In Lima we met an amazing person and now friend. She invited us to come with her to Huacachina on a dune buggy adventure.
Huacachina is a small desert oasis in the west of Peru. It has a little lagoon in the centre and from there you can go on a dune buggy through the National Park.
In order to get there you can take a bus from Lima to Ica in the morning. From Ica take a taxi to Huacachina which is around 18 soles.
We would highly recommend it as a fun thing to do in Peru.
But convince yourself:
As I am not a professional video editor don’t be too disappointed about the video quality 😉
Recife was founded in 1537 during the Portuguese colonisation of Brazil. It is the capital and largest city of the state Pernambuco in the Northeast of Brazil. It is characterised by its many rivers, bridges and islands. As of that it is called the “Brazilian Venice”.
The city has three main areas:
We recommend visiting the old town and beaches the most. The old town takes you back to colonial architecture and 18th century churches which mix with modern refurbished warehouses with restaurants, galleries and museums.
An unexpected trip for both of us was a short boat ride leaving in front of the art museum costing R$10 (£2) to a pier wall with sculptures. The sculptures themselves are fascinating with the varied shapes in and materials used as well as the waves against the breakers.
We climbed up to the top of the wall and got absolutely soaked – Susannah got drenched – but at least we got a good photo opportunity!
If you are up for something more adventurous than walking the colonial streets, add this to your to do list.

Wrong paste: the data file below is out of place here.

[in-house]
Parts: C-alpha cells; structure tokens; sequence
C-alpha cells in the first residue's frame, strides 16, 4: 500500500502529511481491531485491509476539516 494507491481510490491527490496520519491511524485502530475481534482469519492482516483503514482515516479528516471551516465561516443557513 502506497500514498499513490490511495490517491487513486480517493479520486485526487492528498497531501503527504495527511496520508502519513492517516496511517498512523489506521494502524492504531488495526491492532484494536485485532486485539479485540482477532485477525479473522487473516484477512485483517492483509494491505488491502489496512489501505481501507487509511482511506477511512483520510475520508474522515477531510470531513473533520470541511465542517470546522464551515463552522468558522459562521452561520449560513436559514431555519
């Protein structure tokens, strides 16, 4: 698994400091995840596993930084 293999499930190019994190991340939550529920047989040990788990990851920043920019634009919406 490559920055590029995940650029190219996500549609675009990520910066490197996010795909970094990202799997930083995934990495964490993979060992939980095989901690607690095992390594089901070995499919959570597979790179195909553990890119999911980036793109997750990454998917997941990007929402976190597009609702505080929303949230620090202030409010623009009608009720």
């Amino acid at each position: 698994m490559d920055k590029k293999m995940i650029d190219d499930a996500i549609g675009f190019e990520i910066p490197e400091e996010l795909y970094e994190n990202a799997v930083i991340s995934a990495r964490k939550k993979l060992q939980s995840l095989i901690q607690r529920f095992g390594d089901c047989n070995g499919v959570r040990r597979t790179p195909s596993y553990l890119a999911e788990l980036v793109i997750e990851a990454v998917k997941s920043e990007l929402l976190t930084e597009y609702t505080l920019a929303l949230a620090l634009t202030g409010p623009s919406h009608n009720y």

On Sundays, the old city area is mostly blocked off and pedestrians can roam freely with musicians and local stalls filling the streets.
There is also a number of statues celebrating the culture and historical persons. Why not try and take some photos with them all?
Another place to visit is the Cultural Muesum. This mostly focuses on the music and stories of people in the surrounding areas. This was voted Trip Advisors Travellers Top Destination in 2016 and costs R$10 for entry.
In Recife we learned a valuable lesson… research the area you are staying in.
All Brazilian cities have their mix of poor and richer areas with varied rates of crime and safety.
We had arranged to stay with a local guy for free in his home. When we arrived, the area looked a lot like a favela and seemed unsafe. After stopping and looking up the area on Google, we discovered this was a area of high crime and that our gut feelings were correct.
Luckily, we booked ourselves into a wonderful hostel that supported us when we arrived.
For both of us, this was a stressful moment and we know now to always ask “is your area safe” before confirming a stay.
- The tourist and beach areas
- The old town
Quick fire questions:
Q: Where did we stay?
A: Cosmapolotian Hostel (was our review)
Q: Is Recifezz Safe?
A: Yes! Along the beaches and the old town are very safe for tourists. Be aware of entering favelas and if it doesn’t feel righ don’t go there.
Q: What about LGBT?
A: Recife has two gay nightclubs in the city. These are in the old town and are surrounded by other bars and clubs. We never felt unsafe where we were staying or in the tourist zones!